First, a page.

3.3.5 The radion wave and microwave spectrums

    Computers send data signals electronically. Radio transmitters convert these electrical signals to radio waves. Changing electric currents in the antenna of a transmitter generates the radio waves. These radio waves radiate out in straight lines from the antenna. However, radio waves attenuate as they move out from the transmitting antenna. In a WLAN, a radio signal measured at a distance of just 10 meters (30 feet) from the transmitting antenna would be only 1/100th of its original strength. Like light, radio waves can be absorbed by some materials and reflected by others. When passing from one material, like air, into another material, like a plaster wall, radio waves are refracted. Radio waves are also scattered and absorbed by water droplets in the air.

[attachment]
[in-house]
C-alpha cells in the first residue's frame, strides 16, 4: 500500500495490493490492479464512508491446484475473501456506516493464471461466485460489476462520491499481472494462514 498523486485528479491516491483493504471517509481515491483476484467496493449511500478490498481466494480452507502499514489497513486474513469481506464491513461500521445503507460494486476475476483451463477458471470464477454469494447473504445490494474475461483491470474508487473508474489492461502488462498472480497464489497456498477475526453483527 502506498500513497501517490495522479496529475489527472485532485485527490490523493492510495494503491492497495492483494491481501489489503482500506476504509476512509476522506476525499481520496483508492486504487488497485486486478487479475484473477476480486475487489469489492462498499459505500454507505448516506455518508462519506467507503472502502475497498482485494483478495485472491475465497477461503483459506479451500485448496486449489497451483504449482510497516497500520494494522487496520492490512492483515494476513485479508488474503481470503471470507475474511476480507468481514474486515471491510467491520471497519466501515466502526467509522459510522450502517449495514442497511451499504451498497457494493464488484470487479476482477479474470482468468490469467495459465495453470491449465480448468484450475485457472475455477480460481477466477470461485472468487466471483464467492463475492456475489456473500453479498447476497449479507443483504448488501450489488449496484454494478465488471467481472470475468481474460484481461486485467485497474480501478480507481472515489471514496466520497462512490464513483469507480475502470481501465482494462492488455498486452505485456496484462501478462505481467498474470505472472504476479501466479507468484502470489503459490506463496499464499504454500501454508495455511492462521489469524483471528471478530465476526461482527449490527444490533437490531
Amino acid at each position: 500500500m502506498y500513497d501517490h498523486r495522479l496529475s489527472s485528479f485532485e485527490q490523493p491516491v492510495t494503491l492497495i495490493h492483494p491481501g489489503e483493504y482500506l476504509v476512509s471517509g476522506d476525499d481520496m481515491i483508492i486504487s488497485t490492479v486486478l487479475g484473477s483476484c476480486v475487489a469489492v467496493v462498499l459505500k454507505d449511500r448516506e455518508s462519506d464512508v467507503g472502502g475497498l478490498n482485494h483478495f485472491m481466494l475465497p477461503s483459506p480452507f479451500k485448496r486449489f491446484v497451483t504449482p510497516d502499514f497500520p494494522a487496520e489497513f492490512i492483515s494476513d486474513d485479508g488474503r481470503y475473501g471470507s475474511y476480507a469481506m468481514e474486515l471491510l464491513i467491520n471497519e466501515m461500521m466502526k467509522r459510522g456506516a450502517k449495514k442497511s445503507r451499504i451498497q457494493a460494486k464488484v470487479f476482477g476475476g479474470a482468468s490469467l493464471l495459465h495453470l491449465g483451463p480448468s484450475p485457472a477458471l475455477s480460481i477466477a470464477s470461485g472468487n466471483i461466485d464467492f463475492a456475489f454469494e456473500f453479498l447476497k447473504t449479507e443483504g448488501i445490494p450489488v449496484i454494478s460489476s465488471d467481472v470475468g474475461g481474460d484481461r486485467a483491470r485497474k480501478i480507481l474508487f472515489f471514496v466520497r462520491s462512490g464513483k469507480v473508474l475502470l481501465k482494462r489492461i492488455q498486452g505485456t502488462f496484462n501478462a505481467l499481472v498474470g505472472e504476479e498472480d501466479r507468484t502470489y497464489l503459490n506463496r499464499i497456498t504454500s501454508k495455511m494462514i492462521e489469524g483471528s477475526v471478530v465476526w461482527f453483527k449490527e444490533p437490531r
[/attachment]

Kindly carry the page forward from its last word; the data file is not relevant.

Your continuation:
These qualities of radio waves are important to remember when a WLAN is being planned for a building or for a campus. The process of evaluating a location for the installation of a WLAN is called making a Site Survey.

    Because radio signals weaken as they travel away from the transmitter, the receiver must also be equipped with an antenna. When radio waves hit the antenna of a receiver, weak electric currents are generated in that antenna. These electric currents, caused by the received radio waves, are equal to the currents that originally generated the radio waves in the antenna of the transmitter. The receiver amplifies the strength of these weak electrical signals.

    In a transmitter, the electrical (data) signals from a computer or a LAN are not sent directly into the antenna of the transmitter. Rather, these data signals are used to alter a second, strong signal called the carrier signal.